As Yuen sees it, the show’s main draw is its constellation of rich characters with developed backstories. “As an Asian American watching it, I feel empowered, not just because there’s martial arts but also in seeing people who aren’t just the sidekick, or the friend, or the villain,” she said. “They are the leads, and you feel like you can see yourself in different parts of them.” Ultimately, she said, that’s the goal of the report: for Hollywood to represent API characters as complex, multidimensional human beings—just like in real life.
The Kung Fu reboot isn’t the only recent work that draws on martial arts as a vehicle for telling more three-dimensional human stories. The Paper Tigers—a charming comedy about three washed-up, middle-aged former kung fu disciples looking to avenge their sifu’s murder—uses the martial art as a way of telling a story about redemption, brotherhood, and becoming men.
Released to streaming platforms and select theaters on May 7, The Paper Tigers complicates the strong-versus-weak narrative by presenting its heroes as both in different moments. They’re strong when they’re aligned to the teachings of kung fu—which espouse traditional Eastern values like honor, discipline, humility, and bravery—and weak, both physically and morally, when they stray from them. Throughout the film, the men contend with choosing when to fight and when to walk away: When his son gets beat up by the school bully, Danny, the lead character, tells the boy that he should have walked away from the kid who has been terrorizing him and his friend. Later, after one of the Tigers is sorely wounded, Danny heads off to a fight, but not before calling his son to tell him that he’s proud of him for sticking up for his friend. Fearing that he might not make it to see another day, he tells his son how to make a fist, but offers this information with a warning: “If you go looking for a fight, that makes you the bully.”
Beyond the moments of pitch-perfect comedy (see: the many fortune cookie-worthy proverbs doled out by a white sifu, the men’s former schoolmate rival, in Cantonese, which none of them understand), there’s also something deeply gratifying about seeing bodies, out of practice for 25 years, reckon with their limitations and slowly relearn their discipline, building back their strength over time. Tran Quoc Bao, the film’s writer and director, said he wanted to highlight martial arts as a practice of discovering one’s inner strength, and learning the right moment to express it. “With martial arts,” he said, “it’s that constant sharpening of the sword knowing that you can hang it up and not use it.”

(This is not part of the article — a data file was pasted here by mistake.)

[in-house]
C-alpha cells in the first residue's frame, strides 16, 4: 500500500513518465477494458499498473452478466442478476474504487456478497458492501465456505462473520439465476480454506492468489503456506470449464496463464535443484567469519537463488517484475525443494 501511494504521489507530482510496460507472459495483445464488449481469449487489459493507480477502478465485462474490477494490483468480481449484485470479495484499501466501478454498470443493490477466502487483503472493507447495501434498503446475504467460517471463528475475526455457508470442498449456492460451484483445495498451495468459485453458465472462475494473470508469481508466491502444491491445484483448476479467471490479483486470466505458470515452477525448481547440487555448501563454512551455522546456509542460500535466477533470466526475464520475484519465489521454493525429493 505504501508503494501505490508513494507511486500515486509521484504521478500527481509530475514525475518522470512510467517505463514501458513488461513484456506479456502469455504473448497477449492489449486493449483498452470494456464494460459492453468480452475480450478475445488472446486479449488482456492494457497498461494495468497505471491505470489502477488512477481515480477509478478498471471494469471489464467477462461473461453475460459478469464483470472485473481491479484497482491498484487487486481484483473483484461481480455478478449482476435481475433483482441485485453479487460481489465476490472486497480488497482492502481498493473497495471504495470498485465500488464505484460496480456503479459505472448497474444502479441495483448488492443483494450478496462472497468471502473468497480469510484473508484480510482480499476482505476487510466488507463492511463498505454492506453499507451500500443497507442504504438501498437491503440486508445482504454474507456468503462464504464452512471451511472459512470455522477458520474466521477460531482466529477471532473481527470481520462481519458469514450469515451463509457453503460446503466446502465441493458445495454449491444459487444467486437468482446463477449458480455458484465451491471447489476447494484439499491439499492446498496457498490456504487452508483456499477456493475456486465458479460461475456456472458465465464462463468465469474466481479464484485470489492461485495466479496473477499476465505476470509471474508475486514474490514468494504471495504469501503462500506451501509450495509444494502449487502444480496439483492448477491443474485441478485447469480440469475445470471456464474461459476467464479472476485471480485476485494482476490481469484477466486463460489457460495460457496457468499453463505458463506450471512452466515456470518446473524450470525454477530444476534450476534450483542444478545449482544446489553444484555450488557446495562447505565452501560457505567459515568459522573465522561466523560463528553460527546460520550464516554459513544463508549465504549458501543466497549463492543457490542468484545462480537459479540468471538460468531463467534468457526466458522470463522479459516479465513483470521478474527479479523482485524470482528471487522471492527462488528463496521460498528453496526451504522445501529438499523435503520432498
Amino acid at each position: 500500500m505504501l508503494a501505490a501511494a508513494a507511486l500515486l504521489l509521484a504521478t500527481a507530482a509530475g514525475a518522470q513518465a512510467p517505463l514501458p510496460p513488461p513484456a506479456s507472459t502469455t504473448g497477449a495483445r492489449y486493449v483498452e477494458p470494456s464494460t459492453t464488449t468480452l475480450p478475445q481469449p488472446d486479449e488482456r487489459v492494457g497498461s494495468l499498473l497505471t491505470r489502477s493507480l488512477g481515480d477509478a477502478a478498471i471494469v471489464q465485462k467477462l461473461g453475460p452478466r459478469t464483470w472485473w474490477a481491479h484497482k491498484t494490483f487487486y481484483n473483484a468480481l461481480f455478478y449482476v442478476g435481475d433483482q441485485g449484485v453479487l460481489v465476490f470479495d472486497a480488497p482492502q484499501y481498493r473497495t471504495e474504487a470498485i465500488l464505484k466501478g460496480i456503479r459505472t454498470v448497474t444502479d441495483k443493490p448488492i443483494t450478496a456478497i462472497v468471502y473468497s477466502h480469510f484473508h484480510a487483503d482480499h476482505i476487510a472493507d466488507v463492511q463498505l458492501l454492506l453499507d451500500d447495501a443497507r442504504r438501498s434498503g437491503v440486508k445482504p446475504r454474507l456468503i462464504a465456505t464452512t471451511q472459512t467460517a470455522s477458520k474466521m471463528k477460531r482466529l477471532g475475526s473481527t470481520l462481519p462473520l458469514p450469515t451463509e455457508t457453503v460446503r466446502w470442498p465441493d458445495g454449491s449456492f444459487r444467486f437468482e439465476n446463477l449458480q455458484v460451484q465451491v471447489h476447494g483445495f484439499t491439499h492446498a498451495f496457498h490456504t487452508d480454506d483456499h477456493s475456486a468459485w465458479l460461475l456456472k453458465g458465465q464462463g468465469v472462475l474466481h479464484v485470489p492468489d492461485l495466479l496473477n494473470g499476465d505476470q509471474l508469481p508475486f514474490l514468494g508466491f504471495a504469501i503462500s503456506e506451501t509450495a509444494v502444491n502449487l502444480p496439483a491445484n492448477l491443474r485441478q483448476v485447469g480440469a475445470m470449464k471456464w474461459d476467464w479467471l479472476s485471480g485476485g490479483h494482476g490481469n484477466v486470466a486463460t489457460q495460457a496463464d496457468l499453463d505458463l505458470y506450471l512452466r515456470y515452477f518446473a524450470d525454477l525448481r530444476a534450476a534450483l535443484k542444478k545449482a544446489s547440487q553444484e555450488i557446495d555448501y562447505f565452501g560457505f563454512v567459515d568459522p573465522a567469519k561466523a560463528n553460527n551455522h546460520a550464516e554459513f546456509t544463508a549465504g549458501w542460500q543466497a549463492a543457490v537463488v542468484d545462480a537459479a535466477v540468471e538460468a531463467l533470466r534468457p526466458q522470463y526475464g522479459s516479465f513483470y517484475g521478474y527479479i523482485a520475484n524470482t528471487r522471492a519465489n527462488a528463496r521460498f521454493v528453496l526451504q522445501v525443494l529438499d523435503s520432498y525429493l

As it turns out, the film’s resonance with the present moment is something of a coincidence: Tran conceived the story a decade ago, drawing on his experiences growing up in a multicultural martial arts community in Seattle. He never imagined it would be released during a pandemic, much less at a time of surging racist violence.
“Obviously, there’s a different subtext now that kind of lingers in the air,” he told me. Still, with its subtle allusions to race and cultural appropriation, the film hits upon facets of the Asian American experience that feel just as relevant now as they did several decades ago. Importantly, it’s also an Asian American film that exists on its own terms. Though it centers non-white experience, it doesn’t announce itself as such—not to the point of color-blindness, but in a way where cultural difference feels normal, and honored.
It’s nice to see martial arts, and kung fu especially, treated with reverence and respect. Although kung fu and martial arts movies have been a part of Hollywood’s diet since the 70s, the form has too often been relegated to an unintentional sub-genre of comedy—one replete with its fair share of racist stereotypes. As the report notes, a large component of the anti-Asian racism perpetuated in pop culture is the representation of Asian men as weak and effeminate compared to their Western counterparts—an emasculation that continues to be expressed by Hollywood through the physical domination of Asian characters by predominantly white leading characters.
One of the most notorious examples is Quentin Tarantino’s characterization of Lee, the most beloved and celebrated martial artist of all time. In Once Upon a Time in Hollywood, the Lee character—caricatured as a toxically masculine showboat—challenges Brad Pitt’s stuntman character Cliff Booth to a three-round fight. It technically results in a draw, but Lee walks away humiliated after Booth handily throws him into a car.
Yuen described the scene as exemplifying American pop culture’s impulse “to take a strong Asian man down a notch.”
“They get these really amazing Asian actors who are at the top of their martial arts game, and then they have the white lead beat them up in order to show his prowess and maintain a kind of racial hierarchy,” she said.